Objectives—We develop and test a conceptual model of factors influencing women’s ideal family size (IFS) in a natural fertility population, the Tsimane of Bolivia. The model posits affects of socioecology, reproductive history, maternal condition, and men’s IFS. We test three hypotheses for why women may exceed their IFS despite experiencing socioeconomic development: (H1) limited autonomy; (H2) improved maternal condition; and (H3) low returns on investments in embodied capital.
Methods—Women’s reproductive histories and prospective fertility data were collected from 2002 to 2008 (n = 305 women). Semistructured interviews were conducted with Tsimane women to study the perceived value of parental investment (n = 76). Multiple regression, t-tests, and analysis of variance (ANOVA) are used to test model predictions.
Results—Women’s IFS is predicted by their socioecology, reproductive history, maternal condition, and husband’s IFS. Hypotheses 2 and 3 are supported. Couples residing near town have smaller IFS (women = 3.75 ± 1.64; men = 3.87 ± 2.64) and less variance in IFS. However, the degree fertility exceeds IFS is inversely correlated with distance to town (Partial r = −0.189, df = 156, P = 0.018). Women living near town have greater maternal condition but 64% value traditional skills over formal schooling and 88% believe living in town is unfeasible.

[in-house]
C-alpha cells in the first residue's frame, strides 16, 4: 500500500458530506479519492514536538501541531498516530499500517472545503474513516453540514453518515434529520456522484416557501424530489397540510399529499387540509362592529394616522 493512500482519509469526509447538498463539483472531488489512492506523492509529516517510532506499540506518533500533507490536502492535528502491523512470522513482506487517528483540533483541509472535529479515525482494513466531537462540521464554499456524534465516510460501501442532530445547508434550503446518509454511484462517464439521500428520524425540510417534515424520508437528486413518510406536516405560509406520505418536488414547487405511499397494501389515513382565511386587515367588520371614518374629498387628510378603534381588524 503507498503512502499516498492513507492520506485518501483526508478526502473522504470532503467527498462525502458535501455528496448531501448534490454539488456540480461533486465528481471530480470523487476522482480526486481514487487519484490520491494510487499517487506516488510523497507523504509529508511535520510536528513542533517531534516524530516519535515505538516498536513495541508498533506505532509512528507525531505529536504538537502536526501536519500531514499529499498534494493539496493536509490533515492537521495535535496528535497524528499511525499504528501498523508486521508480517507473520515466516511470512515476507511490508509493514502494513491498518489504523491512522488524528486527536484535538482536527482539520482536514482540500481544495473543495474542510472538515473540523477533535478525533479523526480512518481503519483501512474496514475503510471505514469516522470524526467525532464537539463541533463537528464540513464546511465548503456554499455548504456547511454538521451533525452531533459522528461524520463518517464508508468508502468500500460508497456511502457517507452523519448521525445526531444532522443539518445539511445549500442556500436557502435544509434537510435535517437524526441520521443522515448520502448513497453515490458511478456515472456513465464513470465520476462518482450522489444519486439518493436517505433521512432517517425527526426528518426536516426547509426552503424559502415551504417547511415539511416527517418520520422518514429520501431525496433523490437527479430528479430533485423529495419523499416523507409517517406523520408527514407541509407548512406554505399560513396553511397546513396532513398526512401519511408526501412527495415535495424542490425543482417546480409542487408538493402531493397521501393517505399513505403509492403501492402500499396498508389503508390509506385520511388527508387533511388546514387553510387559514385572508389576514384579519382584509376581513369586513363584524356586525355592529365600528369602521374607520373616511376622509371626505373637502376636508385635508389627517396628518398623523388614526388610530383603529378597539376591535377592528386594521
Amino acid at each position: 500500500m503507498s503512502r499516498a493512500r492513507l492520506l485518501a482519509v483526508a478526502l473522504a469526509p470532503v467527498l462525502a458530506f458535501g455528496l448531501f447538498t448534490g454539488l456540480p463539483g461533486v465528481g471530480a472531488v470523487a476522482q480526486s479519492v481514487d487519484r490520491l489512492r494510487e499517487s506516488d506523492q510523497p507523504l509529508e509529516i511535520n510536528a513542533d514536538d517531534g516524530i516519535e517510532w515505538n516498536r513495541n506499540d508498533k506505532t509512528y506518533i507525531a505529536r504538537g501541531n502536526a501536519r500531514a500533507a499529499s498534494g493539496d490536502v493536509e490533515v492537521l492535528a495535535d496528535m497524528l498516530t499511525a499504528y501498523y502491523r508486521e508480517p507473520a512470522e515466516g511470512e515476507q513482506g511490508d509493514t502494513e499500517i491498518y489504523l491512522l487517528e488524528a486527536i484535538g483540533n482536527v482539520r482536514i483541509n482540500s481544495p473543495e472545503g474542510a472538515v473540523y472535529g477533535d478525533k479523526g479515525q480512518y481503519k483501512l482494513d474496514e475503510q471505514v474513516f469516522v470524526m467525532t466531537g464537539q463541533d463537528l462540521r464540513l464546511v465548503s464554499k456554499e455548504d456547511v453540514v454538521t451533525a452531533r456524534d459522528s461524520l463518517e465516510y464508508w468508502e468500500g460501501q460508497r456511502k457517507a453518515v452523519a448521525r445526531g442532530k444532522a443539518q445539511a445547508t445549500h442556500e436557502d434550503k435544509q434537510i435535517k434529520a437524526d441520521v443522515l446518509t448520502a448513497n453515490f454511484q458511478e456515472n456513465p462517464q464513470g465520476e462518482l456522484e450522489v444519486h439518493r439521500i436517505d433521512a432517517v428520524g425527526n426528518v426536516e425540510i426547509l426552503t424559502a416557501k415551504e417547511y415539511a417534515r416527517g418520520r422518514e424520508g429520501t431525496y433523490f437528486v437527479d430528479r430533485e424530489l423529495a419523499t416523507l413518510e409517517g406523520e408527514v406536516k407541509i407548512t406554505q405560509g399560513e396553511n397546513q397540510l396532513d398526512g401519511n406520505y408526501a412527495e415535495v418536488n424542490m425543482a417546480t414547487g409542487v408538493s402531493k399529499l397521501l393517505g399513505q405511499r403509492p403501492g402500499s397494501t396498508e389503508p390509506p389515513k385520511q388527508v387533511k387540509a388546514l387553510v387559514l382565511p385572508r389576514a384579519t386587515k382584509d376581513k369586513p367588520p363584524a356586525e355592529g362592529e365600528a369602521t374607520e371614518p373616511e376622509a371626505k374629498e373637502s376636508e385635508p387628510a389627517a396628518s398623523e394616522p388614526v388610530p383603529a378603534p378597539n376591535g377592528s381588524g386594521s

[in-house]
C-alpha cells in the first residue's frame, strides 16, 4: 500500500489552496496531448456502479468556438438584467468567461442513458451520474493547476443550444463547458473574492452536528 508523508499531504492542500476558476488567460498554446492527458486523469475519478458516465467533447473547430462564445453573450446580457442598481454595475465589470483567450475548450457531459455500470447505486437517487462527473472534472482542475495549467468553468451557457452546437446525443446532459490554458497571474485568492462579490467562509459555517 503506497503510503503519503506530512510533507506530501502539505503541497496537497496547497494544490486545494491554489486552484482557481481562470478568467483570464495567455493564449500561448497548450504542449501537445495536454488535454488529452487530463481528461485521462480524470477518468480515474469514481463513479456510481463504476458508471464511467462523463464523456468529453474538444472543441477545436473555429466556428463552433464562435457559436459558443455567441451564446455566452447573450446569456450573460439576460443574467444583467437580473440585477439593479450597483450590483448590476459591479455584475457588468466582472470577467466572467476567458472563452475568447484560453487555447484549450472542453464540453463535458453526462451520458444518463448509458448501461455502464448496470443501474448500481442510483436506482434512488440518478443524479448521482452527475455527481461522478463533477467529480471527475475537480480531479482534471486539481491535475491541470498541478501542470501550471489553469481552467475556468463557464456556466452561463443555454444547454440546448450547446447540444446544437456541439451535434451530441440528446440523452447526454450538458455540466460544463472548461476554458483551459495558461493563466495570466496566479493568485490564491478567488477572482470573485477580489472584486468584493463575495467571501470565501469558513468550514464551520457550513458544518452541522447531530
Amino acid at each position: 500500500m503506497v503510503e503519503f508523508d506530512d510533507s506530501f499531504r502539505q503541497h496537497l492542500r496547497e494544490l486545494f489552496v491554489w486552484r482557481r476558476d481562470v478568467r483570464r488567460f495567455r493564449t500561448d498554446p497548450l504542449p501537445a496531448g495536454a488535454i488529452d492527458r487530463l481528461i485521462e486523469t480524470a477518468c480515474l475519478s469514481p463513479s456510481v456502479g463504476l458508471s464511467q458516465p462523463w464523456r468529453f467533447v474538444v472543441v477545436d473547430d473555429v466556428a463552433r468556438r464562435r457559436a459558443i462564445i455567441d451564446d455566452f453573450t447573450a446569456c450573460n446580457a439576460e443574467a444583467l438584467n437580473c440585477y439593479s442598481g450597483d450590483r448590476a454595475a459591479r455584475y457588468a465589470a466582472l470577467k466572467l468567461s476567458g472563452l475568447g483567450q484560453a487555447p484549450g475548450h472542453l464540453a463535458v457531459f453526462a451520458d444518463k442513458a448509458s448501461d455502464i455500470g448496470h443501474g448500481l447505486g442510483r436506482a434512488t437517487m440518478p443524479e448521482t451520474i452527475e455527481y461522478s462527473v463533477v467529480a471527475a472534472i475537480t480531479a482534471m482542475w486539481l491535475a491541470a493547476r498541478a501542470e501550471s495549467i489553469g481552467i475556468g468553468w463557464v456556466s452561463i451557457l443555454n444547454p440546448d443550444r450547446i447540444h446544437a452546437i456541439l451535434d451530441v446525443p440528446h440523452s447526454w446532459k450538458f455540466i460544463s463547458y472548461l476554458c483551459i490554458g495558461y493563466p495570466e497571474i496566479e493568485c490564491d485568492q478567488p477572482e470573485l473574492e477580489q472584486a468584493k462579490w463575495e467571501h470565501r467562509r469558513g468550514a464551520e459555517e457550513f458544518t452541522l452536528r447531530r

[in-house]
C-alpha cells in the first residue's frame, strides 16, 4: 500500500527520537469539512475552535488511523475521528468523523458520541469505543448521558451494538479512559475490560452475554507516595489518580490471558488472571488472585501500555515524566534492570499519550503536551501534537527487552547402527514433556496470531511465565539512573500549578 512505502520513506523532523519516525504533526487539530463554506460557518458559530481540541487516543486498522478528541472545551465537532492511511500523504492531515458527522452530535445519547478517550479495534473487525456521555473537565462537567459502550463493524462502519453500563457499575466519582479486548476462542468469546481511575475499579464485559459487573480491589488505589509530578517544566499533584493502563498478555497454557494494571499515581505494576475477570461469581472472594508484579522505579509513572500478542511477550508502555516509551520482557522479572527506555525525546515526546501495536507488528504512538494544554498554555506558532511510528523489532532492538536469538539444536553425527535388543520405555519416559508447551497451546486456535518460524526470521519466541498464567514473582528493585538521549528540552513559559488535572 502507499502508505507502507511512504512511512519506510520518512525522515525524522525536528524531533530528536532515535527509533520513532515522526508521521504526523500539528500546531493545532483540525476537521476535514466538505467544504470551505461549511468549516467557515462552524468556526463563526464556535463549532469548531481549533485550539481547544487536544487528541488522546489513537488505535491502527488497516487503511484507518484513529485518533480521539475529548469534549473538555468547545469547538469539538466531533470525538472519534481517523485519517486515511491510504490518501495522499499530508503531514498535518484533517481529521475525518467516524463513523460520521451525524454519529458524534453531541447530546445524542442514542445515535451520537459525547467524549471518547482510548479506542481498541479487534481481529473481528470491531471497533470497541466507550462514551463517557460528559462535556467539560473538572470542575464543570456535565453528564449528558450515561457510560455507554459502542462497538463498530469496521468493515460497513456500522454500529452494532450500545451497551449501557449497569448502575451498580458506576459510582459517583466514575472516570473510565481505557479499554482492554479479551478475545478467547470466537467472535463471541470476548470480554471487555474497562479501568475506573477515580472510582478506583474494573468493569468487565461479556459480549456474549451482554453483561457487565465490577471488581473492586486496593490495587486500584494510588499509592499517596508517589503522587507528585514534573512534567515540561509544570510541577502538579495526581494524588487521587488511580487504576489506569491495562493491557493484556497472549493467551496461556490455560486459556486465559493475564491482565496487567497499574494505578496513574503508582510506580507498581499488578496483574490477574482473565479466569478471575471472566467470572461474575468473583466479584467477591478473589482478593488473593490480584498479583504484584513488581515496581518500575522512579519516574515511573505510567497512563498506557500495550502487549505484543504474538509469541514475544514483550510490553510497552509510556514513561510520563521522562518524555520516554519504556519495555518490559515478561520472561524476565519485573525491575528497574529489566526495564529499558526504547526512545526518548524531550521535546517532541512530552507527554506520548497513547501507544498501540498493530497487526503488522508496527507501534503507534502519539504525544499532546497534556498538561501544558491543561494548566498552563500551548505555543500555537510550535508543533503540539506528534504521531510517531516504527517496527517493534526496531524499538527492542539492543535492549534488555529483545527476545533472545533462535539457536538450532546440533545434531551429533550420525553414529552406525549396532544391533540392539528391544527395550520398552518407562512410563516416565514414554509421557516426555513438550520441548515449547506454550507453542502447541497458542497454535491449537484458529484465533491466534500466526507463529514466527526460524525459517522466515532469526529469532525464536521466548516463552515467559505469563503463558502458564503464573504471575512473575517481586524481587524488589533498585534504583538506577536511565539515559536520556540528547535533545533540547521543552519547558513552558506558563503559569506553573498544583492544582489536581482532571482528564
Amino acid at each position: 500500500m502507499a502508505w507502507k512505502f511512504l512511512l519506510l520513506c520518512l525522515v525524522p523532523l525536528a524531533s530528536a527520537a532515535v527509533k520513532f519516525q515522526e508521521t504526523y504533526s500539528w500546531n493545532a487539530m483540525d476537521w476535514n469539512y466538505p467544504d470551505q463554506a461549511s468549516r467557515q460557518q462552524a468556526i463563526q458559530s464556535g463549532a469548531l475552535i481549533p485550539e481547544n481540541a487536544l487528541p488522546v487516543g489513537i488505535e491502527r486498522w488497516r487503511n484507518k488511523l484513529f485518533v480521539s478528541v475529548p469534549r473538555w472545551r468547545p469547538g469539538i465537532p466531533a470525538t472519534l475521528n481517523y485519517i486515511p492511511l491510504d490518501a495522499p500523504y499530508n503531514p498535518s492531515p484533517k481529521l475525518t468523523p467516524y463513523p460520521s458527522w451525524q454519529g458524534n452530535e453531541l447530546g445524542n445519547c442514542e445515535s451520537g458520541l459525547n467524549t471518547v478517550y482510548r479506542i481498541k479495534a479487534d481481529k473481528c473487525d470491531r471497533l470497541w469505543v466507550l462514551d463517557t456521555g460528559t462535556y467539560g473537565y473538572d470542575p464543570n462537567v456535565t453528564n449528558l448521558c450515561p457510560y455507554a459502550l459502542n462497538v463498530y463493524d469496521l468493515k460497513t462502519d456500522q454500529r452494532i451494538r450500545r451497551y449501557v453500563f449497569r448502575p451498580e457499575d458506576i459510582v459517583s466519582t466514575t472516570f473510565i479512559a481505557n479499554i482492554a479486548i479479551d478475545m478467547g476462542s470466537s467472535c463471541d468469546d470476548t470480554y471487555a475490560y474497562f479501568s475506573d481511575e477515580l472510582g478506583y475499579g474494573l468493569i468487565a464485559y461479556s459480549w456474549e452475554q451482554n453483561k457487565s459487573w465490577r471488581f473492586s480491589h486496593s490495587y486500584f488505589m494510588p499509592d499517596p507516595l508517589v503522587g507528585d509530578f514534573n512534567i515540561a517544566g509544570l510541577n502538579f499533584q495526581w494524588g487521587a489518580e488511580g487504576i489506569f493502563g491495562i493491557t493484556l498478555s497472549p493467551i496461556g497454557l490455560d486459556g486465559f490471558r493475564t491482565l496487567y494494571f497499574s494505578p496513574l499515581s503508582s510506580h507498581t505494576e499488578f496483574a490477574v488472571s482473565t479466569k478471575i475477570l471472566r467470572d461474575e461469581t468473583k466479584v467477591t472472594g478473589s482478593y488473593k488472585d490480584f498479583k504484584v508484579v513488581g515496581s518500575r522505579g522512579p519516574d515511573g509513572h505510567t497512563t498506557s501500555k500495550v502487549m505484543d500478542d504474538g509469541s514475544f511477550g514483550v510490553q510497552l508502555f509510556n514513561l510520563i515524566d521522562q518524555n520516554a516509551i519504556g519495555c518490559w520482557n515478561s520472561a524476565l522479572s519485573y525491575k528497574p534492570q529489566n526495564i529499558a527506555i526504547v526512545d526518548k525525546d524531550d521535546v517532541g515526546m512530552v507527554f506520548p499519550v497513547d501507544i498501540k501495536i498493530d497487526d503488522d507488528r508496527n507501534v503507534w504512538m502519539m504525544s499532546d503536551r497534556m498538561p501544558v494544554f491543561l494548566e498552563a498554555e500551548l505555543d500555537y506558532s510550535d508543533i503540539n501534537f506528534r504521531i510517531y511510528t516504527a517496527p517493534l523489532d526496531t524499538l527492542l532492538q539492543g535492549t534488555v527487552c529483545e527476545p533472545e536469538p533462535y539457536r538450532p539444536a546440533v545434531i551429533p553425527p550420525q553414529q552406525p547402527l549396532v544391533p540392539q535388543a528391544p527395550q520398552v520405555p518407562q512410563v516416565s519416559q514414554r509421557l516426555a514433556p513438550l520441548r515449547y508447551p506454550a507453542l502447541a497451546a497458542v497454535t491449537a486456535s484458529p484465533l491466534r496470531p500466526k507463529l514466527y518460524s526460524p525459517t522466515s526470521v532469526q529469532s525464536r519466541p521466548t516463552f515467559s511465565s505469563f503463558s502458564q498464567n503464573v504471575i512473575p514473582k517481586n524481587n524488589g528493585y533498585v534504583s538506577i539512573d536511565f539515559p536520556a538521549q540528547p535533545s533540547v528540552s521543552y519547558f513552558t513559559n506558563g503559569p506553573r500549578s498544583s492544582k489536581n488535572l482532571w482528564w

Conclusions—While reduced IFS is evident with socioeconomic development, fertility decline may not immediately follow. When perceived benefits of investment in novel forms of embodied capital are low, and somatic wealth and large kin networks persist as important components of fitness, fertility may remain high and increase if maternal condition improves.
McAllister, L., Gurven, M., Kaplan, H., & Stieglitz, J. (2012). Why do women have more children than they want? Understanding differences in women's ideal and actual family size in a natural fertility population. American Journal of Human Biology, 24(6), 786-799. https://doi.org/10.1002/ajhb.22316
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